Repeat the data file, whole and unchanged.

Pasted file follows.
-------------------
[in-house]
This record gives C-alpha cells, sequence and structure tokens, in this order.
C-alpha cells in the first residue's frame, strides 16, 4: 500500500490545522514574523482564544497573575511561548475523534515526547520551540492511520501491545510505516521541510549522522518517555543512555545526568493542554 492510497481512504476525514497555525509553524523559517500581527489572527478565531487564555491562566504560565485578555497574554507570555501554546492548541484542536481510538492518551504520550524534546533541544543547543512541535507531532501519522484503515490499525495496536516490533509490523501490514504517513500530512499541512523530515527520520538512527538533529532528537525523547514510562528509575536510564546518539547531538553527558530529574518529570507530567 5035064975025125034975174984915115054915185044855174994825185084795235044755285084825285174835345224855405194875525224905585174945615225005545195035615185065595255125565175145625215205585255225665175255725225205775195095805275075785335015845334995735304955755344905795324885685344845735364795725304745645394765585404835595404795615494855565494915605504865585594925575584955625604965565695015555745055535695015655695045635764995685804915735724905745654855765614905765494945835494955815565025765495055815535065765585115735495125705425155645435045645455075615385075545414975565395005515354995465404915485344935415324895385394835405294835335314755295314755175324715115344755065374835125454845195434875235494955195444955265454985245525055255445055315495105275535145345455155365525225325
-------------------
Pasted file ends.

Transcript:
[in-house]
This record gives C-alpha cells, sequence and structure tokens, in this order.
C-alpha cells in the first residue's frame, strides 16, 4: 500500500490545522514574523482564544497573575511561548475523534515526547520551540492511520501491545510505516521541510549522522518517555543512555545526568493542554 492510497481512504476525514497555525509553524523559517500581527489572527478565531487564555491562566504560565485578555497574554507570555501554546492548541484542536481510538492518551504520550524534546533541544543547543512541535507531532501519522484503515490499525495496536516490533509490523501490514504517513500530512499541512523530515527520520538512527538533529532528537525523547514510562528509575536510564546518539547531538553527558530529574518529570507530567 5035064975025125034975174984915115054915185044855174994825185084795235044755285084825285174835345224855405194875525224905585174945615225005545195035615185065595255125565175145625215205585255225665175255725225205775195095805275075785335015845334995735304955755344905795324885685344845735364795725304745645394765585404835595404795615494855565494915605504865585594925575584955625604965565695015555745055535695015655695045635764995685804915735724905745654855765614905765494945835494955815565025765495055815535065765585115735495125705425155645435045645455075615385075545414975565395005515354995465404915485344935415324895385394835405294835335314755295314755175324715115344755065374835125454845195434875235494955195444955265454985245525055255445055315495105275535145345455155365525225325